CAUTION: It’s about to get sciency in here…
So here’s a big fancy college word: Bioenergetics
Which basically means the study of sources of energy and how they are ultimately utilized to help you kick ass in the gym and at life.
This is kind of an important subject when it comes to training for optimal performance, surviving in the field for extended periods of time, and just overall feeling great and kicking ass (Oh, also pretty important for just being alive…).
Keep in mind, having a basic understanding of this stuff is pretty important when evaluating a training program…
So, let’s dive in.
The food you stick in your gullet is basically chemical energy that your body absorbs and stores as glycogen, fat, and protein. Then, when needed (i.e. Your next workout) it is released to provide energy to produce adenosine triphosphate (More commonly known as ATP).
Now, I’m sure you’ve heard of ATP but if you haven’t…
ATP is that little high-energy molecule for things like muscular contraction and a variety of other metabolic and life-sustaining functions in your body.
ATP is created in your body when adenosine diphosphate (‘di’ = 2 phosphates) (ADP) is combined with an additional inorganic phosphate (Pi). Unfortunately, this process (combining ADP and Pi) take a whole bunch of energy so we need to eat food to make this happen (Or it will be taken from the body by breaking down what you have).
I tell you all this because when that ATP bond is broken (bond between ADP + Pi) a bunch of energy is released that provides you with the ability to perform physical activity.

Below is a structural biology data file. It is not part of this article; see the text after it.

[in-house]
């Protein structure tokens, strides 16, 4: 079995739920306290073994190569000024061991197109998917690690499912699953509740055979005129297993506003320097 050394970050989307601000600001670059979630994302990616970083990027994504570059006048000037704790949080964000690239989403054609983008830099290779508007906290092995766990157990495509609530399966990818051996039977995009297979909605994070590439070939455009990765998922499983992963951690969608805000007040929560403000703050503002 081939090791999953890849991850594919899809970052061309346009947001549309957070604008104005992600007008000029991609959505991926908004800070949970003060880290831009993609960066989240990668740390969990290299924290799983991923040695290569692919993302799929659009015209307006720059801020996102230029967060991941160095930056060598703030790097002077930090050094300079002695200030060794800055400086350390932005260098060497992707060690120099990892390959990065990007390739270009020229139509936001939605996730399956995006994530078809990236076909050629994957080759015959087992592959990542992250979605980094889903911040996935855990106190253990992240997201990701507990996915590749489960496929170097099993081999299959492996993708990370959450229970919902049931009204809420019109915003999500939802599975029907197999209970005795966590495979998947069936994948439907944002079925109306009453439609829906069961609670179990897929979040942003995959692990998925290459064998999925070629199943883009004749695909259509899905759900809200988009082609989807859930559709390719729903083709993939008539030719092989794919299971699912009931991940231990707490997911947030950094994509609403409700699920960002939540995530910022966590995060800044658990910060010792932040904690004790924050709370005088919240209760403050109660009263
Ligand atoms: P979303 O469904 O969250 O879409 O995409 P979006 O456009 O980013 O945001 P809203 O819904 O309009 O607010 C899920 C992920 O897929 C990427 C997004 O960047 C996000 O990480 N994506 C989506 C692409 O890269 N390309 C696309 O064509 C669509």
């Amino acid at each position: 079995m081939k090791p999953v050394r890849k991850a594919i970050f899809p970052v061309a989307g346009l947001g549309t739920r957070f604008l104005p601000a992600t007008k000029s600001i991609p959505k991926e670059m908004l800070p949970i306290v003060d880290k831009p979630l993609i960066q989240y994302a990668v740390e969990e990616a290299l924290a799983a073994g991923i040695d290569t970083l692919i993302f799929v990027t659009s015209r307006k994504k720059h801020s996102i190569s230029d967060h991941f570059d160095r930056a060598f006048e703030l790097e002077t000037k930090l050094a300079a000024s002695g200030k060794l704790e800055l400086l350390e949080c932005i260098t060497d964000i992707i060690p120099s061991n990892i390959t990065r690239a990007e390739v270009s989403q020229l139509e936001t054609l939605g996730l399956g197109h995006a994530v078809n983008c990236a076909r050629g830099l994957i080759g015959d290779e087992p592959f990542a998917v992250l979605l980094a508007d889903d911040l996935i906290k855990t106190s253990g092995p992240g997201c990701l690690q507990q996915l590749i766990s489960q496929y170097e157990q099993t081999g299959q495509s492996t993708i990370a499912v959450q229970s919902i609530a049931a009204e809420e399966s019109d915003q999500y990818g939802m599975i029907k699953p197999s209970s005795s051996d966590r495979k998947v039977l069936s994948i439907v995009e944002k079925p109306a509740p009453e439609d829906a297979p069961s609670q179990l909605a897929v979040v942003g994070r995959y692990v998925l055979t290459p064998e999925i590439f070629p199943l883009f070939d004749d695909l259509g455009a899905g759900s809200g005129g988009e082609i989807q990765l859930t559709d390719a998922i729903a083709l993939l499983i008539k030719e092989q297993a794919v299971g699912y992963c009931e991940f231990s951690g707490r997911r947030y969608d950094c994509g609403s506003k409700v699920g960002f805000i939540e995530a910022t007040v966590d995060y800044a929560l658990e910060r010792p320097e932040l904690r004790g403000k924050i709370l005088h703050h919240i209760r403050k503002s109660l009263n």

So at this point, we can all agree that ATP is important (even if we really don’t care how we make it), right?
Cool, so let’s keep going…
We’ve got two primary chemical reactions (facilitated by enzymes — Not going to get into this) that are classified as either exergonic reactions, a chemical reaction that give off energy (i.e. The reaction that breaks the ATP bonds and gives off energy for muscles to contract) or endergonic reactions, the chemical reaction that absorbs energy from its surroundings.
An example… If you are sprinting 400m, ATP is being broken down and energy is being released in your muscles (in order to power the required muscular contraction), this is an exergonic reaction. At the same time, the muscles are utilizing this energy to power each contraction, which is endergonic.
Chemical energy comes from the food we consume.
That chemical energy is then transformed (by a number of processes in the body) to mechanical energy in the form of muscular contraction.
You lift heavy weight over your head and put it down.
Pretty simple, right?
Now, let’s talk about energy systems
I just mentioned that chemical energy is transformed into mechanical energy and allows you to PR your back squat but now we need to dive into the primary energy systems that actually provide that ATP.
There are 3 primary energy systems that provide ATP for your awesome physical activities: The phosphocreatine system, the glycolytic system (anaerobic), and the oxidative system.
Each of these systems can be characterized by the duration and/or intensity of the workout task you are performing.
So, from this table above a few things should be apparent.
- Higher intensity, shorter duration exercise is powered by the Phosphocreatine & Glycolytic systems
- The Oxidative system powers lower intensity (including rest) long duration stuff
- Your body does a pretty good job blending the capabilities of all of these systems to ensure you are getting the ATP you need to be a badass.
Pretty cool, huh?
Let’s dive a bit deeper into each of these systems
The Phosphocreatine System
When ATP is needed for energy FAST and for a very short duration then this is your bodies go-to system. It is very efficient at producing ATP quickly for a short period of time such as when you are performing a 1RM power clean.